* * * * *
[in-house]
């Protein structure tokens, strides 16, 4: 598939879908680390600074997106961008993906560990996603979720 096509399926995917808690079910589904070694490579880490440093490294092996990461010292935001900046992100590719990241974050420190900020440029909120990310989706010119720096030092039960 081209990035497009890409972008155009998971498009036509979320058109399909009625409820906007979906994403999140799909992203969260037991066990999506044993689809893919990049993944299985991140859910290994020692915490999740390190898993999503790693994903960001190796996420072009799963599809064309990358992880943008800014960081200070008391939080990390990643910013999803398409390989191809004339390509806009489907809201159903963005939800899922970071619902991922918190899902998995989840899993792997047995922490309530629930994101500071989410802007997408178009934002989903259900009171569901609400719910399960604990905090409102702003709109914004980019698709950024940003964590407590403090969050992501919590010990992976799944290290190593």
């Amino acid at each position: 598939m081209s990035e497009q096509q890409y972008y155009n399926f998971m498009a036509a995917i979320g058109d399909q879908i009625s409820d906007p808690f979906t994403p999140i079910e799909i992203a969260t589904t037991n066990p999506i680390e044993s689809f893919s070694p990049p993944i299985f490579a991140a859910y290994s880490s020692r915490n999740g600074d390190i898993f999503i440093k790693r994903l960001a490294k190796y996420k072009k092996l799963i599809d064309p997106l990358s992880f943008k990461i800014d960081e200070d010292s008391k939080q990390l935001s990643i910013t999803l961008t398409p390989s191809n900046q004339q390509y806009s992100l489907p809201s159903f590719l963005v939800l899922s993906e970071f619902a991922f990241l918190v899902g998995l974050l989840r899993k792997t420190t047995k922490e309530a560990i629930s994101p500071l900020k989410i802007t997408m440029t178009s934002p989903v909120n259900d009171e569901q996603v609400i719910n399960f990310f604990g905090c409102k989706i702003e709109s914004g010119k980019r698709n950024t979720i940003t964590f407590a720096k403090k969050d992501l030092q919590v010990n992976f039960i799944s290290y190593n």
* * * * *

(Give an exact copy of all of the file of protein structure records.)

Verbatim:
[in-house]
């Protein structure tokens, strides 16, 4: 598939879908680390600074997106961008993906560990996603979720 096509399926995917808690079910589904070694490579880490440093490294092996990461010292935001900046992100590719990241974050420190900020440029909120990310989706010119720096030092039960 081209990035497009890409972008155009998971498009036509979320058109399909009625409820906007979906994403999140799909992203969260037991066990999506044993689809893919990049993944299985991140859910290994020692915490999740390190898993999503790693994903960001190796996420072009799963599809064309990358992880943008800014960081200070008391939080990390990643910013999803398409390989191809004339390509806009489907809201159903963005939800899922970071619902991922918190899902998995989840899993792997047995922490309530629930994101500071989410802007997408178009934002989903259900009171569901609400719910399960604990905090409102702003709109914004980019698709950024940003964590407590403090969050992501919590010990992976799944290290190593």
């Amino acid at each position: 598939m081209s990035e497009q096509q890409y972008y155009n399926f998971m498009a036509a995917i979320g058109d399909q879908i009625s409820d906007p808690f979906t994403p999140i079910e799909i992203a969260t589904t037991n066990p999506i680390e044993s689809f893919s070694p990049p993944i299985f490579a991140a859910y290994s880490s020692r915490n999740g600074d390190i898993f999503i440093k790693r994903l960001a490294k190796y996420k072009k092996l799963i599809d064309p997106l990358s992880f943008k990461i800014d960081e200070d010292s008391k939080q990390l935001s990643i910013t999803l961008t398409p390989s191809n900046q004339q390509y806009s992100l489907p809201s159903f590719l963005v939800l899922s993906e970071f619902a991922f990241l918190v899902g998995l974050l989840r899993k792997t420190t047995k922490e309530a560990i629930s994101p500071l900020k989410i802007t997408m440029t178009s934002p989903v909120n259900d009171e569901q996603v609400i719910n399960f990310f604990g905090c409102k989706i702003e709109s914004g010119k980019r698709n950024t979720i940003t964590f407590a720096k403090k969050d992501l030092q919590v010990n992976f039960i799944s290290y190593n």